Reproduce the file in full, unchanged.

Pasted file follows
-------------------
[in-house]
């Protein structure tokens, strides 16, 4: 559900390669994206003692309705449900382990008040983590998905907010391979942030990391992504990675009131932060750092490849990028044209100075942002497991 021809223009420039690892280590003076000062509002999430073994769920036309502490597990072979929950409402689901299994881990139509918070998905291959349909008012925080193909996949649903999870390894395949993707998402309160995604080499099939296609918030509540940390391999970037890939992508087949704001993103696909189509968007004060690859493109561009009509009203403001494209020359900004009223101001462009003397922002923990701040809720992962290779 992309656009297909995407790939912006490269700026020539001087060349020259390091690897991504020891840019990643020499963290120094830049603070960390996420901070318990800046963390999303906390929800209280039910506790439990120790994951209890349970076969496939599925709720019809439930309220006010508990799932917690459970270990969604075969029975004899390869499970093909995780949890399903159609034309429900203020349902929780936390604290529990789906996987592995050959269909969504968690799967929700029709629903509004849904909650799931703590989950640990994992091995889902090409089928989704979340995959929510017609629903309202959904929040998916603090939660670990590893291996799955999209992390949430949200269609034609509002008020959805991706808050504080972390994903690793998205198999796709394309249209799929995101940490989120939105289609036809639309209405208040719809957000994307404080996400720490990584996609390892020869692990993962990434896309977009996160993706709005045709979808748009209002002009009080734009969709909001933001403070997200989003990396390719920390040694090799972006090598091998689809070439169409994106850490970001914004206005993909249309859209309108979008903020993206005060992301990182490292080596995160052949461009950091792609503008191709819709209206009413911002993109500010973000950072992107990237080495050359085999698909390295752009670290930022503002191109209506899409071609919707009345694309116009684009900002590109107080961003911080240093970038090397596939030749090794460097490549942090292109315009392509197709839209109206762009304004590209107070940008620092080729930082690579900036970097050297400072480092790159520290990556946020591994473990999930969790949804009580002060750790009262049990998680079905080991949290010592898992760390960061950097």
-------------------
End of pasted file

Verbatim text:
[in-house]
């Protein structure tokens, strides 16, 4: 559900390669994206003692309705449900382990008040983590998905907010391979942030990391992504990675009131932060750092490849990028044209100075942002497991 021809223009420039690892280590003076000062509002999430073994769920036309502490597990072979929950409402689901299994881990139509918070998905291959349909008012925080193909996949649903999870390894395949993707998402309160995604080499099939296609918030509540940390391999970037890939992508087949704001993103696909189509968007004060690859493109561009009509009203403001494209020359900004009223101001462009003397922002923990701040809720992962290779 992309656009297909995407790939912006490269700026020539001087060349020259390091690897991504020891840019990643020499963290120094830049603070960390996420901070318990800046963390999303906390929800209280039910506790439990120790994951209890349970076969496939599925709720019809439930309220006010508990799932917690459970270990969604075969029975004899390869499970093909995780949890399903159609034309429900203020349902929780936390604290529990789906996987592995050959269909969504968690799967929700029709629903509004849904909650799931703590989950640990994992091995889902090409089928989704979340995959929510017609629903309202959904929040998916603090939660670990590893291996799955999209992390949430949200269609034609509002008020959805991706808050504080972390994903690793998205198999796709394309249209799929995101940490989120939105289609036809639309209405208040719809957000994307404080996400720490990584996609390892020869692990993962990434896309977009996160993706709005045709979808748009209002002009009080734009969709909001933001403070997200989003990396390719920390040694090799972006090598091998689809070439169409994106850490970001914004206005993909249309859209309108979008903020993206005060992301990182490292080596995160052949461009950091792609503008191709819709209206009413911002993109500010973000950072992107990237080495050359085999698909390295752009670290930022503002191109209506899409071609919707009345694309116009684009900002590109107080961003911080240093970038090397596939030749090794460097490549942090292109315009392509197709839209109206762009304004590209107070940008620092080729930082690579900036970097050297400072480092790159520290990556946020591994473990999930969790949804009580002060750790009262049990998680079905080991949290010592898992760390960061950097």